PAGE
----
• Supply chains are being re-examined and some claim that they are shrinking. I would use that word lightly. Apple now looking at moving operations from China to India is a lateral move, not a tightening of their supply chains.

  • Work we’ve known we must do, but never had the chance to do, will now become a priority: virtual doctor’s appointments, digital health records, decentralized schools, etc.

  • Buffet’s out on airlines. In Berkshire-Hathaway’s first virtual shareholder’s meeting he told us all that the world for airlines just changed in a major way. He has sold all of his positions in America’s big 4.

What does that mean for us at home?

  • It means we need to re-think where we stack up when it comes to productivity and work. How many of our companies were able to seamlessly transition to a distributed workforce? How many actually saw productivity increases? How many are going to re-consider the arbitrary nature of the 9-5? Who is now considering going global, setting up flexible operating hours to appropriately serve the West Coast in the morning and Europe in the evening? We’re in the perfect time-zone to do it.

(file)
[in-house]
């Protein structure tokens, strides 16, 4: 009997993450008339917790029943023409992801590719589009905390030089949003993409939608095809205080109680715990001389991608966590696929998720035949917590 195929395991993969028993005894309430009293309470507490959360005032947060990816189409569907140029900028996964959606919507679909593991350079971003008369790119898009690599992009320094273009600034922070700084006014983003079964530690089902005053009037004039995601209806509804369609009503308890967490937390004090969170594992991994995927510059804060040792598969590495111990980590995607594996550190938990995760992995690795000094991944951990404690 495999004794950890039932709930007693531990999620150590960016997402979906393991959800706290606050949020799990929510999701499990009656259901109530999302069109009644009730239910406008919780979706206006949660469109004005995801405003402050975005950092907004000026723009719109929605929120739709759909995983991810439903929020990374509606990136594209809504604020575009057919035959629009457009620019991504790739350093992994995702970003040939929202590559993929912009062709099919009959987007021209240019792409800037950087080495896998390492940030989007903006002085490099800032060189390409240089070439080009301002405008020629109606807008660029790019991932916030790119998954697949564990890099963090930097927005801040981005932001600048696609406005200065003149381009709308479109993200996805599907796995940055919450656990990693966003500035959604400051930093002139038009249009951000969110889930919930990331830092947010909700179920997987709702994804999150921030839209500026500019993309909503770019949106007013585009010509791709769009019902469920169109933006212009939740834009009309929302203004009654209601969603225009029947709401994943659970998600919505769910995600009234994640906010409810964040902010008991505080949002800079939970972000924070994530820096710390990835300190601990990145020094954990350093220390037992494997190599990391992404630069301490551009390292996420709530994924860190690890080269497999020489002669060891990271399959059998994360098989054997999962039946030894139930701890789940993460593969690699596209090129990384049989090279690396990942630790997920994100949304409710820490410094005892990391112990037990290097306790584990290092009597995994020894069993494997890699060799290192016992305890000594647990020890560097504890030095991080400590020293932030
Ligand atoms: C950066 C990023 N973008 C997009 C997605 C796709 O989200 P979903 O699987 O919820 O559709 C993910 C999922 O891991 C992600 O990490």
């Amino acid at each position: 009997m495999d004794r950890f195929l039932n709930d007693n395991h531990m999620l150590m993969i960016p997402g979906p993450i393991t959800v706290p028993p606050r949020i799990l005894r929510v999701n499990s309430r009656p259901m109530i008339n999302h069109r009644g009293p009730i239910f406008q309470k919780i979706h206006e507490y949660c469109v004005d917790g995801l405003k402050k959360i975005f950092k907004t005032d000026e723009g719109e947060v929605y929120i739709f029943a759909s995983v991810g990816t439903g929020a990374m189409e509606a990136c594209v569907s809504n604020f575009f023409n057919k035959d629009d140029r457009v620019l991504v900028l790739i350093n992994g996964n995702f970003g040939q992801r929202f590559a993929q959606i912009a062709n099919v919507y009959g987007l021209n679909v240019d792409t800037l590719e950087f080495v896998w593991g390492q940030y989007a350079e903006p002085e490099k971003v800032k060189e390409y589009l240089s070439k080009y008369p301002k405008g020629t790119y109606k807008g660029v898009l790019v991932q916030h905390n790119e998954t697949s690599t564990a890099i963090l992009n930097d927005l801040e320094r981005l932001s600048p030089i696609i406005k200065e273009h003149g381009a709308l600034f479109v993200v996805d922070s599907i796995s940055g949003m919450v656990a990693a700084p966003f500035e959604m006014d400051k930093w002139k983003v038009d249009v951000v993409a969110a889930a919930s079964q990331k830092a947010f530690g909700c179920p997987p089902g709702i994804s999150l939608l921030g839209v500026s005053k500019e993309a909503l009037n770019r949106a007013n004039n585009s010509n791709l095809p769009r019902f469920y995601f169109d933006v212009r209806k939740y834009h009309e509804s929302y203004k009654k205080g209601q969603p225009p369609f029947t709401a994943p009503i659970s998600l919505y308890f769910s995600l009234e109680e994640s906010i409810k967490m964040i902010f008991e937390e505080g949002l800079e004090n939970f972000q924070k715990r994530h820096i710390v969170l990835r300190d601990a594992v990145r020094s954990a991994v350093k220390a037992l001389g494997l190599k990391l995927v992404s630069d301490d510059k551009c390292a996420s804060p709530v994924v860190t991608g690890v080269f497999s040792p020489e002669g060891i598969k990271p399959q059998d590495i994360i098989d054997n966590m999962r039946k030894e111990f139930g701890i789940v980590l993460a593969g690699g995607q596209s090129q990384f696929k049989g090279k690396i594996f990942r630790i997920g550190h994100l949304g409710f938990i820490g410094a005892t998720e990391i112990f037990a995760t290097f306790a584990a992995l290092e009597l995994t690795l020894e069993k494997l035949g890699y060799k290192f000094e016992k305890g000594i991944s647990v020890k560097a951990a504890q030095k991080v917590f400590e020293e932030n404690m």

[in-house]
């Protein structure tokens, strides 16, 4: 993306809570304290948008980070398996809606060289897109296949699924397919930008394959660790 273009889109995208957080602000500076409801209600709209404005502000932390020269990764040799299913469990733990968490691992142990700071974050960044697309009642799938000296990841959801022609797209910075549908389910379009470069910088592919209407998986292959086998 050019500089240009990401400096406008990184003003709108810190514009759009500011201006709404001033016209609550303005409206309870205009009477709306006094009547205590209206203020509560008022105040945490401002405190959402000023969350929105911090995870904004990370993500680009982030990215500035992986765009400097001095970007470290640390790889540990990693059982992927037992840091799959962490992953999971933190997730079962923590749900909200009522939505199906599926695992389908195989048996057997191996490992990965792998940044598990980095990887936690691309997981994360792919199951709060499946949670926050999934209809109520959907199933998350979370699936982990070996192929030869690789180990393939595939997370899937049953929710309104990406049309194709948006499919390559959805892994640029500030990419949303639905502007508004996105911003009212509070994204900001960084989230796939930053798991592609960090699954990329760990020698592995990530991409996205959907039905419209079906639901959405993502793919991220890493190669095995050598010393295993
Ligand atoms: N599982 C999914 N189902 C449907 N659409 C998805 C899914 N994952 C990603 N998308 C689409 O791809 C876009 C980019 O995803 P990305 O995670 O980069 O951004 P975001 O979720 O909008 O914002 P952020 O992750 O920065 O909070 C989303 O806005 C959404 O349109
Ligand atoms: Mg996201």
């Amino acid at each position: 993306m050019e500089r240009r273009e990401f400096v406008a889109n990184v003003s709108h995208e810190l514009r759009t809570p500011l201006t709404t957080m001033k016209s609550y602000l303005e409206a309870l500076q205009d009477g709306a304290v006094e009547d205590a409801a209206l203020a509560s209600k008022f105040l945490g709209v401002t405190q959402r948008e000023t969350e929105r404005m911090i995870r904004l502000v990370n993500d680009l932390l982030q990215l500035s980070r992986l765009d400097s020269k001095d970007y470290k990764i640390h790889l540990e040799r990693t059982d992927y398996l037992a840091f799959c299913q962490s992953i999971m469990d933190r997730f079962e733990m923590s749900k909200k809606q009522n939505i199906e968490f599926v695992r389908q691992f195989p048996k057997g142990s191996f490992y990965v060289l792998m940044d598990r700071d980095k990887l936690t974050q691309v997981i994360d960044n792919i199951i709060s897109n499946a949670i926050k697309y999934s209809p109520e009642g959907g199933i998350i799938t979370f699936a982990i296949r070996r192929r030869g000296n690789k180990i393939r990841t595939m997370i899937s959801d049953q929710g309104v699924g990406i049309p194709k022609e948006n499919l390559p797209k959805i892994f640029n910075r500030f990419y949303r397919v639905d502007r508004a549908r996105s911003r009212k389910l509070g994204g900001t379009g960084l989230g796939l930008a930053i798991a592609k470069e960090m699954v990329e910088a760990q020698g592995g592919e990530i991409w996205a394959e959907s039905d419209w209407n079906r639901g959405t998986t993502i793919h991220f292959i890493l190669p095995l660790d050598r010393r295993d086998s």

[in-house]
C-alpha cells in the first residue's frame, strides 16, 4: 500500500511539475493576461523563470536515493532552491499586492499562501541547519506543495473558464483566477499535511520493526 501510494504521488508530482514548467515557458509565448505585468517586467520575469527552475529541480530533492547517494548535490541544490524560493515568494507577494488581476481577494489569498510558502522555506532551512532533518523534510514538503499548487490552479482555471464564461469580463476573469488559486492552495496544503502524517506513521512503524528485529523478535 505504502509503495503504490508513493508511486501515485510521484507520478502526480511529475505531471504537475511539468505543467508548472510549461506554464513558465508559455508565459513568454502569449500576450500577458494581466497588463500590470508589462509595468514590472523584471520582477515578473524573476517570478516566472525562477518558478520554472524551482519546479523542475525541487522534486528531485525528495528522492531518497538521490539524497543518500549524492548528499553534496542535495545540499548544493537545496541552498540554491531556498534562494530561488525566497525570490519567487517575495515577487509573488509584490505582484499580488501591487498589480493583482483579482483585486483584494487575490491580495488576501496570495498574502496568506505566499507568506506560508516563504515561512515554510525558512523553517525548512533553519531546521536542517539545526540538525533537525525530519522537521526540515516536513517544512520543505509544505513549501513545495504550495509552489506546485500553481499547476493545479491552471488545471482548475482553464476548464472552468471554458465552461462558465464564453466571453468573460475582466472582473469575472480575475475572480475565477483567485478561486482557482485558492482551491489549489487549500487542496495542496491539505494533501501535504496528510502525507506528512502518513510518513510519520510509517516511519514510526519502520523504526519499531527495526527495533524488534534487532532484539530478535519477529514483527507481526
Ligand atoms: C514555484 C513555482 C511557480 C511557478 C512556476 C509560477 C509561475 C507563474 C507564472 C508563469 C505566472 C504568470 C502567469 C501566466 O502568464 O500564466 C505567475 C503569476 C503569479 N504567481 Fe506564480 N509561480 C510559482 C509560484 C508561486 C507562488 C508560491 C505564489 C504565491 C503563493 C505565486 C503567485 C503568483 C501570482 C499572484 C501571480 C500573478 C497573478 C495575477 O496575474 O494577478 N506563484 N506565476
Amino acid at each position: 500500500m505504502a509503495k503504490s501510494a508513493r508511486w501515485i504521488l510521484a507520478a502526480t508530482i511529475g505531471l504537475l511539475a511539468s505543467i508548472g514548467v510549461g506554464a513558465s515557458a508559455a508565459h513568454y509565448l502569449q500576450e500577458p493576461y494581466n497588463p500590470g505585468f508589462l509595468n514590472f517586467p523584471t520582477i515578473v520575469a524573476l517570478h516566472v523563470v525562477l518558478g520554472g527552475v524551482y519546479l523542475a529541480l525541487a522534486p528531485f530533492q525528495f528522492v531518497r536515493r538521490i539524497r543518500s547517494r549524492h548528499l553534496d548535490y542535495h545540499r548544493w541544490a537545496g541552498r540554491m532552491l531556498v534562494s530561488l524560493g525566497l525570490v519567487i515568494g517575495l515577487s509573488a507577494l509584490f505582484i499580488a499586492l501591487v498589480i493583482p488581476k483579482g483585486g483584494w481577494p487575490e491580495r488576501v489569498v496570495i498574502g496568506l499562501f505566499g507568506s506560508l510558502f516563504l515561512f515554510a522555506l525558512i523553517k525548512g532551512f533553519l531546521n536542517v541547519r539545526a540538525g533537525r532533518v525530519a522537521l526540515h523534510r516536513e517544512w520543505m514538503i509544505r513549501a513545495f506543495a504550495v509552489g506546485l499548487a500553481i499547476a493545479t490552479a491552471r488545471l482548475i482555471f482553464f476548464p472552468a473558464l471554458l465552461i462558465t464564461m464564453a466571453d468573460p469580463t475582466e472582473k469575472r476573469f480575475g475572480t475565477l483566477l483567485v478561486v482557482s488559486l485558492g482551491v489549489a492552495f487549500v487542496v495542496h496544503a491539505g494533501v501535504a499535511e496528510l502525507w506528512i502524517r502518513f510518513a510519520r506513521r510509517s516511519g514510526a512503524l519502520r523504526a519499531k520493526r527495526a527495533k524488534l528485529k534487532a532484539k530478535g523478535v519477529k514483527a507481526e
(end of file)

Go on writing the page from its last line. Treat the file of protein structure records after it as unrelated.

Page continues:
• Does this present an opportunity for our manufacturers? Back to Herb.